The court instructed the jury that evidence had been introduced to show that defendant had committed "battery, false imprisonment, kidnapping, rape, attempted sodomy or oral copulation, robbery, assault with a deadly weapon, and false imprisonment, which involve the express or implied use of force or violence," and that a juror could not consider any crime unless that juror found beyond a reasonable doubt that defendant had committed it. Defendant contends the court erred by not also instructing the jury on the elements of these crimes. However, defendant stated he did not request those instructions. The court has no duty to instruct on the elements of other crimes absent a defense request, because the defendant might not want lengthy instructions on those elements. ( People v. Weaver (2001) 26 Cal.4th 876, 987.) Here, defendant reasonably wanted the court not to itemize the elements of all the other crimes he committed. There was no doubt that those elements were generally present, so focusing on them could only have harmed, not benefited, defendant.
Defendant contends the "court twice improperly instructed the jury to consider `applicable' mitigating evidence. The inclusion of the word `applicable' improperly allowed the jury to disregard relevant mitigating evidence if the jury felt the evidence was inapplicable." We disagree. The court did not tell the jury to consider applicable mitigating evidence, but to consider the applicable "factors," which it defined. Indeed, the court told the jury to "consider all of the evidence." (CALJIC No. 8.85.)
The court refused a defense requested instruction regarding aggravating circumstances on the basis that other instructions covered it and it was confusing. The court correctly refused to give the instruction. The standard instructions the court gave adequately instructed the jury regarding aggravating circumstances. The requested instruction would have erroneously told the jury it could not consider "any fact" in aggravation unless it found it true beyond a reasonable doubt. Except for other crimes, about which the court correctly instructed, the penalty jury need not find any fact beyond a reasonable doubt before considering it in aggravation. ( People v. Crittenden, supra, 9 Cal.4th at p. 153.)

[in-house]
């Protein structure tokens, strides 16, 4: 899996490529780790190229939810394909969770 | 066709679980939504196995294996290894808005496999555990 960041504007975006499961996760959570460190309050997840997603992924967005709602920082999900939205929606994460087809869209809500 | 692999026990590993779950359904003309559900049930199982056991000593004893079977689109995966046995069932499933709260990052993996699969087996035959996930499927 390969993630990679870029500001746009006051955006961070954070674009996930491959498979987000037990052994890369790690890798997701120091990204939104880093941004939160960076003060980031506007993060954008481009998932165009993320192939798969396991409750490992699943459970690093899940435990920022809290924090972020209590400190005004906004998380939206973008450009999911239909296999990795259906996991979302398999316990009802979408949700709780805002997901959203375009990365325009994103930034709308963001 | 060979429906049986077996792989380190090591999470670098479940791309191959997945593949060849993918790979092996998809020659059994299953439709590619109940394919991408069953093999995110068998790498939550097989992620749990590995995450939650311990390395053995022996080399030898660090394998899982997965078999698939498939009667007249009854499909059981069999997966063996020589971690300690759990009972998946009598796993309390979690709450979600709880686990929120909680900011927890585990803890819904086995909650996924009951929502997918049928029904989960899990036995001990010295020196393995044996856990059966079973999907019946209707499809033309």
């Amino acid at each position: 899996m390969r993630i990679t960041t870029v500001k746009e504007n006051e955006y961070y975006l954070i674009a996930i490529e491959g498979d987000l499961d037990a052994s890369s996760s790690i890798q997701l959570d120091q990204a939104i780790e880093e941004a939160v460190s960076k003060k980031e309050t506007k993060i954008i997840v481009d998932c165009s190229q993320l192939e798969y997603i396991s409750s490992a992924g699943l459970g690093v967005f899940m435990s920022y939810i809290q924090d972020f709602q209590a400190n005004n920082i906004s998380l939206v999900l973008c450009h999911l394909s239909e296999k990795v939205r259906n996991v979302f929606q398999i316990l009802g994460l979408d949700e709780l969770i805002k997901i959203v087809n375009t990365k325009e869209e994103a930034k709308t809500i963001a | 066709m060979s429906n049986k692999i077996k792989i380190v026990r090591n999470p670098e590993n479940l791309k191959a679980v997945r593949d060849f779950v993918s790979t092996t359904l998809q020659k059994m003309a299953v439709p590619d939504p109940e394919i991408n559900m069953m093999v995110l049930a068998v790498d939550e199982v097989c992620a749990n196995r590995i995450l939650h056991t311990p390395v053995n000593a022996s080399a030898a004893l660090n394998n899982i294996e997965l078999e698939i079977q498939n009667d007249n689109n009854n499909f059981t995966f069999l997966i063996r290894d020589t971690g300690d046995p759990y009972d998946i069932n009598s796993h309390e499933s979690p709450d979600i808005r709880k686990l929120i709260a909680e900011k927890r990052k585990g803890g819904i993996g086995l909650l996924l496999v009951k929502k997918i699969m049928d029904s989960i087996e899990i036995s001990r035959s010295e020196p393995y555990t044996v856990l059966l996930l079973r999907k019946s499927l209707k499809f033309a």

The court refused to instruct the jury that "[m]ercy is a permissible response to defendant's mitigating evidence," and that it could consider "pity, sympathy, or mercy for the defendant" in its penalty verdict. It did not thereby err, especially given the actual instructions which told the jury to consider "any sympathetic or other aspect of the defendant's character or record that the defendant offers. . . ." ( People v. Lewis (2001) 26 Cal.4th 334, 393; People v. Benson (1990) 52 Cal.3d 754, 808-809.)